Lawyer Comments on Assisted-Death Decision
The EFC published a commentary by Geoffrey Trotter, the lawyer who represented the EFC in Carter euthanasia case. In “The Court Has Allowed Physician-assisted Death – What Next?” he examines two critical undercurrents which drove the Supreme Court of Canada’s Feb. 6 decision. He also considers the question of Parliament’s response. Link to the full commentary at theEFC.ca/carter.
Responding to Assisted-Death Decision
The Supreme Court’s decision on February 6 in the Carter case takes us into a Canada where the sanctity of human life is no longer fully supported in our laws, says EFC President Bruce J. Clemenger. Instead, our society and our law will affirm some cases of assisted suicide and euthanasia. He reflects on these issues in a commentary posted today at theEFC.ca/Carter. That webpage also includes links to a new EFC letter to the Minister of Justice urging the government to respond quickly to the decision, and links to Clemenger’s recent TV appearances responding to the court decision.
Assisted Suicide: Government Response Needed
The EFC wrote to Canada's Minister of Justice about the need to regulate assisted suicide. "We urge you to ensure the practices of assisted suicide and euthanasia are only permissible within very strict parameters so as to minimally impair Canada's commitment to the sanctity of human life and to protect the lives of vulnerable Canadians." Read the full letter at theEFC.ca/CarterLetter2015.
Nova Scotia Court Decision on TWU: “Great Day for Religious Freedom”
A Nova Scotia court made a very positive decision about the proposed Trinity Western University school of law. The decision agrees with several arguments the EFC put forward in its legal intervention. Read brief responses from EFC lawyer Albertos Polizogopoulos and EFC President Bruce Clemenger at theEFC.ca/TWUlaw. TWU is an EFC affiliate.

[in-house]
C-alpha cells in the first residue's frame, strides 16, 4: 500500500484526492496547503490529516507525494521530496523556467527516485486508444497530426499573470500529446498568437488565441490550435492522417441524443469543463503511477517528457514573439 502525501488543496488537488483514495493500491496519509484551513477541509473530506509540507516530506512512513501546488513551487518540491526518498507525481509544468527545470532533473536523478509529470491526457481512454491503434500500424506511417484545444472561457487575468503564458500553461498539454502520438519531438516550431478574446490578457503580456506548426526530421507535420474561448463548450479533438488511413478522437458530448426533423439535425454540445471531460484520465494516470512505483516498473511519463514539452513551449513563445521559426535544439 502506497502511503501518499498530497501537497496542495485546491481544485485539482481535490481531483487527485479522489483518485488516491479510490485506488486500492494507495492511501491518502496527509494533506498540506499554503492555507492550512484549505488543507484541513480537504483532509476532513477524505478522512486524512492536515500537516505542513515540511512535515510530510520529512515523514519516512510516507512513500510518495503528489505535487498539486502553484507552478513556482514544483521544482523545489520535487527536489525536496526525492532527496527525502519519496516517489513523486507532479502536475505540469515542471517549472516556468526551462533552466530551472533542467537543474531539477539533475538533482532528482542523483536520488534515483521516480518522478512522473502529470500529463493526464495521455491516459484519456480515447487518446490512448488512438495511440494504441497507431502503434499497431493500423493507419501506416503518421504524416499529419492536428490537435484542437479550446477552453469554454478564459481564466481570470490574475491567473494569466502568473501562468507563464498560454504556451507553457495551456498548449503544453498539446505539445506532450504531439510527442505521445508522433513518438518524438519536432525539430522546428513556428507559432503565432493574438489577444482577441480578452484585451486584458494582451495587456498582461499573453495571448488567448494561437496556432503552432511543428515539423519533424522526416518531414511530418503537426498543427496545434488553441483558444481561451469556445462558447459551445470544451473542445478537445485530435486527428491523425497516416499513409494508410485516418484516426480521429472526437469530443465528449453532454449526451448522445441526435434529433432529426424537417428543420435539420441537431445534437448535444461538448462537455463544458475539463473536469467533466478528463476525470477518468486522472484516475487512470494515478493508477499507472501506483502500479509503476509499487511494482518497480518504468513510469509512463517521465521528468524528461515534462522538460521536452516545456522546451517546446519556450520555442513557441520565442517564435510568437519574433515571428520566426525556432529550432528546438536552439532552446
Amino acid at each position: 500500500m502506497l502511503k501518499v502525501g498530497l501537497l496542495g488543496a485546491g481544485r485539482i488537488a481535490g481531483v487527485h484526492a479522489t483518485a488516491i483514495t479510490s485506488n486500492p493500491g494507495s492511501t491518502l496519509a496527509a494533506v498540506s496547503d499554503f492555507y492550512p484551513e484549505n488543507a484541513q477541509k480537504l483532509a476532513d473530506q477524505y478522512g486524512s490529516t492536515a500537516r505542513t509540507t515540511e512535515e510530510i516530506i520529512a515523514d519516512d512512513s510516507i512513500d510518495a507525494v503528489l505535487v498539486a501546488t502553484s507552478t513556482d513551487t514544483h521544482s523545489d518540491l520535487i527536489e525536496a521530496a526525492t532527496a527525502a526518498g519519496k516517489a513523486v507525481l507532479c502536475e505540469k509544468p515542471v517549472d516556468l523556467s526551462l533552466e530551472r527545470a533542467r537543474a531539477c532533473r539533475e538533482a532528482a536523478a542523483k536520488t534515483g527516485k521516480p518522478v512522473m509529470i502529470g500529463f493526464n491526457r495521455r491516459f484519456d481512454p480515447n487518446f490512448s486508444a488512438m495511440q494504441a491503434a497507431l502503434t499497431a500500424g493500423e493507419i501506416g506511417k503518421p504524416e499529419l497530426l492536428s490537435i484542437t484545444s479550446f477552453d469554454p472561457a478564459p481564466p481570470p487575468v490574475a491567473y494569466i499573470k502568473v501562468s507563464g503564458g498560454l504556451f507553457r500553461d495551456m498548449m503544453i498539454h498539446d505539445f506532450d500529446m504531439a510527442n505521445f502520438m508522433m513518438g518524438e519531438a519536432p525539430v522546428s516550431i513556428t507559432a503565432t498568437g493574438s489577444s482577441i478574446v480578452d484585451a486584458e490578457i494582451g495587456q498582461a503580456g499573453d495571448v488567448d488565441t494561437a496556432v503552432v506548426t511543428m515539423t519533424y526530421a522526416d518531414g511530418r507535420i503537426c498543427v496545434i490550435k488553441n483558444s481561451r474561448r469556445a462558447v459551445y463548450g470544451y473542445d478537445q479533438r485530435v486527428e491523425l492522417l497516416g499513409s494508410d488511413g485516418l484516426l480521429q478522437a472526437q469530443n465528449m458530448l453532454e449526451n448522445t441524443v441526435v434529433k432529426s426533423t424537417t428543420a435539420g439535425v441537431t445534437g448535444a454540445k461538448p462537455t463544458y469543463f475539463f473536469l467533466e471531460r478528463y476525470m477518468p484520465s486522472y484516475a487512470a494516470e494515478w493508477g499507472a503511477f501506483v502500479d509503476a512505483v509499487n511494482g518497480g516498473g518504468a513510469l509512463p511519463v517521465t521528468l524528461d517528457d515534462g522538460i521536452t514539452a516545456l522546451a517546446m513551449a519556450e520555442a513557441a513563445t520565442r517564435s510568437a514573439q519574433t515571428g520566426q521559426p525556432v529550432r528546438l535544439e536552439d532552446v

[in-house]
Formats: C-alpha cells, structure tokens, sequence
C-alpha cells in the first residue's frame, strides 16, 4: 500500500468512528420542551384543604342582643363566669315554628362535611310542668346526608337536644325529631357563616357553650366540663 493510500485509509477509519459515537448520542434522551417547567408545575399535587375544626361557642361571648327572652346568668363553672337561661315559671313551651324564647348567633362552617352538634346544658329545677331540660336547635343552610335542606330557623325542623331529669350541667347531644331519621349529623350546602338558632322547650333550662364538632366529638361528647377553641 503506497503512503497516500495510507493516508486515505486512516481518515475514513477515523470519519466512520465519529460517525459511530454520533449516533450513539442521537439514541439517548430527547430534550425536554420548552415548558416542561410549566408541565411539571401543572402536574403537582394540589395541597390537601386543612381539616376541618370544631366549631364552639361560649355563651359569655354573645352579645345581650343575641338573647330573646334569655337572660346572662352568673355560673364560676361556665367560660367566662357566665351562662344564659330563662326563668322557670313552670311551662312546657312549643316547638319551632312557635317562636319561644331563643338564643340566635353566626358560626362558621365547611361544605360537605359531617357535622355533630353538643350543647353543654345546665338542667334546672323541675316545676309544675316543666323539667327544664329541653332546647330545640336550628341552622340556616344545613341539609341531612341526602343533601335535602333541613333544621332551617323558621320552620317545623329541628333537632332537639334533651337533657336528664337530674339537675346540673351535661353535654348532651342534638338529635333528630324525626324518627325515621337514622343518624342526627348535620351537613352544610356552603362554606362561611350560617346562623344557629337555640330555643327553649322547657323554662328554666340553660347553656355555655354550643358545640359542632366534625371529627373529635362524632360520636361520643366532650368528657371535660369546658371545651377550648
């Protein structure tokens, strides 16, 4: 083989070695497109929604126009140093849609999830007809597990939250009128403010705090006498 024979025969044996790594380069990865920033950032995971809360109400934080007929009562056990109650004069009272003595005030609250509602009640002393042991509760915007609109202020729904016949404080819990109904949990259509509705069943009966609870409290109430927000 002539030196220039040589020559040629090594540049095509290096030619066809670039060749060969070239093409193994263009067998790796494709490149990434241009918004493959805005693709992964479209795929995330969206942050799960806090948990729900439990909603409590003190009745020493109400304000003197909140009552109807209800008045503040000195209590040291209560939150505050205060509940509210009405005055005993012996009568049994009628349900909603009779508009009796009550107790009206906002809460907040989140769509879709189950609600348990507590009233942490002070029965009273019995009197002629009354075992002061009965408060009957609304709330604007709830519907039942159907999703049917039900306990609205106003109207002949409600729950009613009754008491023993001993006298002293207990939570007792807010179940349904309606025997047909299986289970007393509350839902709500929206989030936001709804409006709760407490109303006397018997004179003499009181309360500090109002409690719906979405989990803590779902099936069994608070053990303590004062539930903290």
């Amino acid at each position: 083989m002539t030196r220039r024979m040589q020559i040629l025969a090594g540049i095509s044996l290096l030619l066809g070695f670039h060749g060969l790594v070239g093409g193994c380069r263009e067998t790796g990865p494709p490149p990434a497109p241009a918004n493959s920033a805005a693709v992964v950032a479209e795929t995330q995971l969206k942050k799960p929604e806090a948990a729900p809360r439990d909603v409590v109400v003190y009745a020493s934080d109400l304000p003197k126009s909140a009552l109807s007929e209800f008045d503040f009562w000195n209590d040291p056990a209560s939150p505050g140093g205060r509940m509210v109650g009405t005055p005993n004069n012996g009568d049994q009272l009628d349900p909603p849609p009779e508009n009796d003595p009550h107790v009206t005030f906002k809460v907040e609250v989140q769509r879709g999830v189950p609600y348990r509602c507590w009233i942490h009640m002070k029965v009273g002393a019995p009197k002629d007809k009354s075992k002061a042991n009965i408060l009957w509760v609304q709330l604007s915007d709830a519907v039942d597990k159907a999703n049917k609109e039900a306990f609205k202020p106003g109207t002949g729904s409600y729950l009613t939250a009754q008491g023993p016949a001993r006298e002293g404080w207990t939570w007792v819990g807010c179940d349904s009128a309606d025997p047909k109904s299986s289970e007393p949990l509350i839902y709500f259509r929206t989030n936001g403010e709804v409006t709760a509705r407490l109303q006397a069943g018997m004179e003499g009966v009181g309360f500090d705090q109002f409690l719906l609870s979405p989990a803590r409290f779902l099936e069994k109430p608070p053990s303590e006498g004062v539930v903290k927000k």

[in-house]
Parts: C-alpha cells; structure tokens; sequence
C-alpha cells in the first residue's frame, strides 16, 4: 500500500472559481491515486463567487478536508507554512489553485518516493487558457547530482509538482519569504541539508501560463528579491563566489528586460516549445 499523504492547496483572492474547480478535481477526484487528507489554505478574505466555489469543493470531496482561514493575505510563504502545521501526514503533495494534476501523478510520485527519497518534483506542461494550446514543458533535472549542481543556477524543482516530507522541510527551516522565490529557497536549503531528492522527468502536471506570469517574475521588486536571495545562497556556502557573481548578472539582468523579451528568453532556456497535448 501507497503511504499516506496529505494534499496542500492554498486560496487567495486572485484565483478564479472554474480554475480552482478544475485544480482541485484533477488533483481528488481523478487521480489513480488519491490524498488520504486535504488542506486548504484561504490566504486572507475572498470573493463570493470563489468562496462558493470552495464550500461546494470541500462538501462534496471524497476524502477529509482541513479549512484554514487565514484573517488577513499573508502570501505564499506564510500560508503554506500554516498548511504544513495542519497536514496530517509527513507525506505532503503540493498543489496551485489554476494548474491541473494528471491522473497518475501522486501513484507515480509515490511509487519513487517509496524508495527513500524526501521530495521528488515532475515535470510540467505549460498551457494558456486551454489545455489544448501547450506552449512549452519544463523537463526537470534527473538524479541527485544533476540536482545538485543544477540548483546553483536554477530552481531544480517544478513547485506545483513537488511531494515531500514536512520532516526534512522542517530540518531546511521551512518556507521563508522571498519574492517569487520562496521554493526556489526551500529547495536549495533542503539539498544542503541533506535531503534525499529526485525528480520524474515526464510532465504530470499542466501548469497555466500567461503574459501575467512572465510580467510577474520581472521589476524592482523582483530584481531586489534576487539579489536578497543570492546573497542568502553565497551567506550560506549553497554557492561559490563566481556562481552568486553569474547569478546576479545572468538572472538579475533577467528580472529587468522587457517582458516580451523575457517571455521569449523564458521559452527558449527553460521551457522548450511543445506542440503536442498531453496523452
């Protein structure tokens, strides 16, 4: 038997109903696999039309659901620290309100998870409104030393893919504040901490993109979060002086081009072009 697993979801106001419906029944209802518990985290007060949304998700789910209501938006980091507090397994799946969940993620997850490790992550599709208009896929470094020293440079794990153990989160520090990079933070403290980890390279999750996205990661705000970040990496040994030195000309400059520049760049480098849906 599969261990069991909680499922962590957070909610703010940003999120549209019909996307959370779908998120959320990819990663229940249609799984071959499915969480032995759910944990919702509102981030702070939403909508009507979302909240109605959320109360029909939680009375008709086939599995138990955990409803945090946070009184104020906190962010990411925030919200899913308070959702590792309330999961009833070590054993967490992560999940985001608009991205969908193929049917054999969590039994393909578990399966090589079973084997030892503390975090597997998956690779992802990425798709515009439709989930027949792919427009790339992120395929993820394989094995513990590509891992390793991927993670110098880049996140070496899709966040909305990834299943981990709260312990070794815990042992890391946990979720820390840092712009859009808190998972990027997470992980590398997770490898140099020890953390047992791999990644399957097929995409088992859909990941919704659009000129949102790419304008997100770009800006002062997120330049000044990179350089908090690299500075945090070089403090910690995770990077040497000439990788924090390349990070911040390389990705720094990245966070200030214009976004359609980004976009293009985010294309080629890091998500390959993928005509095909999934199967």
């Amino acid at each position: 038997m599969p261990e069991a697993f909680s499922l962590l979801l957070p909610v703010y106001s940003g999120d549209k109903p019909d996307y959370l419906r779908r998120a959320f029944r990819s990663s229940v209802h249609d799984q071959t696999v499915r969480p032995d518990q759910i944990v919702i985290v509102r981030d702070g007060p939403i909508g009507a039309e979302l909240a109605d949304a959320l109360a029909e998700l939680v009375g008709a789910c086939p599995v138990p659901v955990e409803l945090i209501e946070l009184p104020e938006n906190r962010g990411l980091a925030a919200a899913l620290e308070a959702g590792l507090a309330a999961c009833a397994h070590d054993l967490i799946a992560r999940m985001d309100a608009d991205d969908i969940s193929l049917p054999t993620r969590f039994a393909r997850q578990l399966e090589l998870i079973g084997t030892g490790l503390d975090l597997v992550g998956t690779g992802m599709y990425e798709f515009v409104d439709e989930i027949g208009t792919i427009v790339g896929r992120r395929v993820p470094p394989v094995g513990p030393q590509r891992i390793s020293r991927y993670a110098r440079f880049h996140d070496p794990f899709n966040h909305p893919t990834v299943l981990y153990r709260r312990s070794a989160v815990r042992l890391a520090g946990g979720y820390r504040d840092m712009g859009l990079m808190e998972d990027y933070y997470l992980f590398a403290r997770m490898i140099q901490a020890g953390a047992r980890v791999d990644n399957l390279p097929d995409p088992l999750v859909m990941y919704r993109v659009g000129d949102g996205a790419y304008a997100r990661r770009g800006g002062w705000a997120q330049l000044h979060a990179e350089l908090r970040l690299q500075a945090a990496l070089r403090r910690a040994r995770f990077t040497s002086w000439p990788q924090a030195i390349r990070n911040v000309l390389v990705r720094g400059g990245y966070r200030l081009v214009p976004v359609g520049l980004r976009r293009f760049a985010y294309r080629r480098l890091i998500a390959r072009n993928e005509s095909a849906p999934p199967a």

Will Ontario Enforce Prostitution Law?
EFC President Bruce J. Clemenger wrote a letter in December 2014 to Ontario Premier Kathleen Wynne in response to comments reported in the media suggesting the Government of Ontario might not enforce Canada’s new prostitution laws over concerns about their constitutionality. Defend Dignity, an EFC affiliate, is encouraging Canadians to write our own letters to government on the issue.
Religious Persecution Affects Children
The EFC Religious Liberty Commission released a report detailing the nature and effects of religious persecution on children. This report is part of the EFC’s continuing focus on public policy issues that impact children, whose presence and vulnerability often go unnoticed. Entitled The Overlooked Demographic: A Report on the Impact of Religious Persecution on Children, the 23-page document briefly considers various ways in which children are uniquely affected by religious discrimination and persecution.
Has Your Faith Group Faced Challenges From Your Municipal Government?
The Evangelical Fellowship of Canada’s (EFC) Centre for Faith and Public Life has released Zoned Out: Religious Freedom in the Municipality, an introductory guide to understanding the religious freedoms of faith groups and the engagement process when they face municipal zoning challenges. You can download the report here.